Three different conditioning regimens were used for MSD-BMT recipients. Between 1991 and 1993, 10 recipients received CY (50 mg/kg for 4 days) and TLI (7.5 Gy).10 Between 1994 and 2002, 13 recipients received CY (50 mg/kg for 4 days) and rabbit ATG (Thymoglobulin, IMTIX-SANGSTAT, Lyon, France, 2.5 mg/kg for 4 days).11 After 2003, seven recipients received CY (750 mg/m2 for 4 days), fludarabine (25 mg/m2 for 4 days), and TLI (3 Gy). Two different regimens were used for URD-BMT recipients. Before 2001, 16 recipients received CY (60 mg/kg for 2 days), TBI (10 Gy), and rabbit ATG (2.5 mg/kg for 4 days).12 After 2002, the TBI dose was reduced. Fifteen patients received CY (50 mg/kg for 4 days), TBI (5 Gy), and rabbit ATG (2.5 mg/kg for 4 days) (Table 1).
For prophylaxis of GVHD, all 30 MSD-BMT recipients and 11 of 31 URD-BMT recipients received CsA (3 mg/kg, continuous infusion from day −1) and short-term methotrexate (15 mg/m2 at day 1 and 10 mg/m2 at days 3, 6, and 11 after marrow infusion) according to the Seattle protocol.13 The whole blood concentration of CsA was maintained at 200–400 ng/ml. Twenty of 31 URD-BMT recipients received tacrolimus (0.02 mg/kg, continuous infusion from day –1) and short-term methotrexate. The whole blood concentration of tacrolimus was maintained at 5–15 ng/ml. After CsA or tacrolimus was changed to oral intake, the trough level of CsA was maintained at 100–200 ng/ml and that of tacrolimus at 5–10 ng/ml. CsA and tacrolimus were continued at least 6 months for MSD-BMT recipients and 1 year for URD-BMT recipients, and then tapered. Acute and chronic GVHD were graded according to standard criteria.14, 15
All patients received bacterial, fungal, and viral prophylaxis during the transplantation period according to the institutional standard care and G-CSF from day 5 to the time of neutrophil count greater than 1.0 × 109/l, as described earlier.12 Monitoring of CMV was done weekly using an antigenemia assay in all recipients. EBV DNA was monitored weekly using real-time PCR in 20 recipients who received URD-BMT after 2002. EBV reactivation was defined as viral genome load >1 × 102.5 copies/μg DNA of peripheral mononuclear cell or viral genome load >20 000 copies/ml of the whole blood without any symptoms.16 Pre-emptive therapy of rituximab was used in patients with EBV reactivation after 2004.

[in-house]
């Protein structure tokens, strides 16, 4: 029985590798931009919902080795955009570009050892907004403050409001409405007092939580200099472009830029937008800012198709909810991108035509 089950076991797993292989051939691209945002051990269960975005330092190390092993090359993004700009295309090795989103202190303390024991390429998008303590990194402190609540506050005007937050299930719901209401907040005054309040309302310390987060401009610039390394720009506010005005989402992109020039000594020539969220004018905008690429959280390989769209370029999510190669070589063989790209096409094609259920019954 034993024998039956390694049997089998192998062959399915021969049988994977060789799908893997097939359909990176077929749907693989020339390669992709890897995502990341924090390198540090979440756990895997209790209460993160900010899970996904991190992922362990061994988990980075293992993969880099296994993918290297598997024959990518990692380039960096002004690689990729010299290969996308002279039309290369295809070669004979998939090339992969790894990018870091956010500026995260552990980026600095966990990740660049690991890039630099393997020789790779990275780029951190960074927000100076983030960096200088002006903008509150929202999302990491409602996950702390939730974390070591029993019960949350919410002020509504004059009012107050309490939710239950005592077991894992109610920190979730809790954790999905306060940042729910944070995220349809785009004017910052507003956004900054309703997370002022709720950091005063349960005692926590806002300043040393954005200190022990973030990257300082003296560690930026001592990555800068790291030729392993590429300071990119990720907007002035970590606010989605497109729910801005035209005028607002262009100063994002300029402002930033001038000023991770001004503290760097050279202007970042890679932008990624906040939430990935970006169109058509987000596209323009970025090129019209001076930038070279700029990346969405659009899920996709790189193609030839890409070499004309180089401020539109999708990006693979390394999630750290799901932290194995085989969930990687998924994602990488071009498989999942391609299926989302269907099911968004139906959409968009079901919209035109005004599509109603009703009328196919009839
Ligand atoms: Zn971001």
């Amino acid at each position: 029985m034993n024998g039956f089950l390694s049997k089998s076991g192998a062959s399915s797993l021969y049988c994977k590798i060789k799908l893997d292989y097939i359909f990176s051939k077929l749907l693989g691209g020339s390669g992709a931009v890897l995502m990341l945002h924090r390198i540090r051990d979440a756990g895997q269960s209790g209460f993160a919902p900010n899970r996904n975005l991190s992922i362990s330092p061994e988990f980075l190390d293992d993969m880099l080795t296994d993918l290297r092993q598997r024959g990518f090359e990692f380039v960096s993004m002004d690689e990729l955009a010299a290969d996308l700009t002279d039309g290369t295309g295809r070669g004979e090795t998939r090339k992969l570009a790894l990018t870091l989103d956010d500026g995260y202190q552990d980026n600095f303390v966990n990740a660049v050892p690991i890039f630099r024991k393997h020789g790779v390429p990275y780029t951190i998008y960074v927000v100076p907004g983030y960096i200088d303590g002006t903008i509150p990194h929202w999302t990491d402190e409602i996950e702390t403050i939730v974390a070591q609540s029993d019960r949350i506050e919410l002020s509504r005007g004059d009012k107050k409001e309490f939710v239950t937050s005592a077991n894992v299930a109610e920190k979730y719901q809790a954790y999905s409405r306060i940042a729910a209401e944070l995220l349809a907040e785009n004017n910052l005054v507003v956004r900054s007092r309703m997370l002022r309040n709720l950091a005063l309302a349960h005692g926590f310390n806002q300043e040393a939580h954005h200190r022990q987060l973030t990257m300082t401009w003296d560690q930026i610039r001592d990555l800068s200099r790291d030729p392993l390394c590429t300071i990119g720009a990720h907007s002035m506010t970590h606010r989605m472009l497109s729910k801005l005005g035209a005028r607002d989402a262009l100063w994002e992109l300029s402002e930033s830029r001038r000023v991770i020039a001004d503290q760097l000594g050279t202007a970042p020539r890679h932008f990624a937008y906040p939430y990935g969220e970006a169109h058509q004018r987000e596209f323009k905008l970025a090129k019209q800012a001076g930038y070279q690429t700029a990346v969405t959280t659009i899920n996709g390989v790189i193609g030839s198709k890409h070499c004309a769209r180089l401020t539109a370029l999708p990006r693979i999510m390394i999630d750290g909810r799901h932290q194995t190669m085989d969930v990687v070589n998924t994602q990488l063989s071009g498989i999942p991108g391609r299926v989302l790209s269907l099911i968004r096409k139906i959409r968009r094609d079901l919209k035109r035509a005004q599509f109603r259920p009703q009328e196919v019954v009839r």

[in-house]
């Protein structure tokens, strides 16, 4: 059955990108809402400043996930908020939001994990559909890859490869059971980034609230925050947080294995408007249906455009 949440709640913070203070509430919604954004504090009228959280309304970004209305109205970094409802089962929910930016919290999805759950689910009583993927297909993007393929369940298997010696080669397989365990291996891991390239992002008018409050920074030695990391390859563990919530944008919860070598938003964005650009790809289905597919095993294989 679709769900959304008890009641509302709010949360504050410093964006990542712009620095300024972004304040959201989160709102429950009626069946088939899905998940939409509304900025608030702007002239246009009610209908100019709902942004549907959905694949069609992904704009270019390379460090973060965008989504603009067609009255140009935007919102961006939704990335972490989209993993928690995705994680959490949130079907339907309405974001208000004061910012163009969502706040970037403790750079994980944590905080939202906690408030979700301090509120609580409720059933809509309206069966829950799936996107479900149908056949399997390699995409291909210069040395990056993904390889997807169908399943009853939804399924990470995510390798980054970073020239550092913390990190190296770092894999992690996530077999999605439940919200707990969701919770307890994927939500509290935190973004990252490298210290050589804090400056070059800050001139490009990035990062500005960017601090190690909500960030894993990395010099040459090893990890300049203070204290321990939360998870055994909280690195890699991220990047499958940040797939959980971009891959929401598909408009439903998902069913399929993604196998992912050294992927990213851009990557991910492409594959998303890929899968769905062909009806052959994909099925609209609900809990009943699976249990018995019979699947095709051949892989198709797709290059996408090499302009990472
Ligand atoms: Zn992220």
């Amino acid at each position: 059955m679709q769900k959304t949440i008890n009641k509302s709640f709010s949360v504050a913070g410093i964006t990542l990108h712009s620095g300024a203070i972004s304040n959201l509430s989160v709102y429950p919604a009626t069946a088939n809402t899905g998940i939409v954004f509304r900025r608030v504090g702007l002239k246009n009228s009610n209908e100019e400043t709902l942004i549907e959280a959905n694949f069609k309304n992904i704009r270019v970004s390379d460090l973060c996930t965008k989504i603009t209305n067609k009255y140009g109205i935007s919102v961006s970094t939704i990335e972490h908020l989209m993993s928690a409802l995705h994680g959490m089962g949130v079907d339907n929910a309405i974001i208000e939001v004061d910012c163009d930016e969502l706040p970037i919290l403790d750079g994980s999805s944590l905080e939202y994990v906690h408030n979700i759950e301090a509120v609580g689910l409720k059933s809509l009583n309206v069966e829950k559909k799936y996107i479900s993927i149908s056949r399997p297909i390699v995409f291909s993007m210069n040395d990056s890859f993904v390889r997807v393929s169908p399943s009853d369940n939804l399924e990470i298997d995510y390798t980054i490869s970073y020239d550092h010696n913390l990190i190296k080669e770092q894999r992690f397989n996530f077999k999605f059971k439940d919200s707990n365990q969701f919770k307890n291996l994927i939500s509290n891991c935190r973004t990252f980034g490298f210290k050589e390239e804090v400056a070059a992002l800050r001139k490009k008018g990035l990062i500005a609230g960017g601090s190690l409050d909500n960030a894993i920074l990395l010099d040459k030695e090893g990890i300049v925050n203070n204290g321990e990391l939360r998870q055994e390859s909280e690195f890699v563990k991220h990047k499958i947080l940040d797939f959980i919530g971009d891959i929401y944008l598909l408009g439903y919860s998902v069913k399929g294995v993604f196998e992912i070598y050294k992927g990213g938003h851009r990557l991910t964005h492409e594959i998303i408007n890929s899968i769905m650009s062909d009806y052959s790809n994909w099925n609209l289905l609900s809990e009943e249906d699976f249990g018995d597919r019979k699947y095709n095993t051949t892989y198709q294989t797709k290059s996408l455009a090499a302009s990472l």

Definition of engraftment and chimerism analysis
The day of neutrophil engraftment was defined as the first of 3 days with an absolute neutrophil count greater than 0.5 × 109/l after the post-transplantation nadir. The day of platelet engraftment was defined as the first of 3 consecutive days with a platelet count greater than 20 × 109/l without platelet transfusion. Results of the chimerism test were available in 36 of 60 evaluable patients. Chimerism was determined on peripheral blood or BM mononuclear cells using fluorescence in situ hybridization probes for sex-mismatched pairs or short tandem repeats of polymorphic DNA sequences for sex-matched pairs.
Survival time was calculated from the date of transplantation to the date of final patient follow-up in March 2008. Failure-free survival (FFS) was defined as survival without treatment failure. Death, graft rejection, relapse, and requirement of salvage therapies were considered treatment failures. The median days to engraftment and the probabilities of OS and FFS were estimated from the time of transplantation according to the Kaplan–Meier product-limit method. The log-rank test was used to compare these variables between the MSD-BMT and URD-BMT groups. The incidence of engraftment, acute and chronic GVHD, and viral infection were compared by Fisher's exact probability test between the MSD-BMT and URD-BMT groups. The non-parametric U-test was used to compare the following variables groups: patient and donor age, disease duration, infused cell number, observation time, and the median days to engraftment.
Engraftment and chimerism studies
Neutrophil engraftment was achieved in 60 of 61 recipients (98%). Median days to engraftment were 15 days (range, 11–36 days) in the MSD-BMT group and 17 days (range, 11–31 days) in the URD-BMT group (P=0.018) (Table 2). Platelet engraftment was achieved in 59 of 61 recipients (97%). Median days to engraftment were 23 days (range, 14–37 days) in the MSD-BMT group and 33 days (range, 13–120 days) in the URD-BMT group (P<0.001) (Table 2).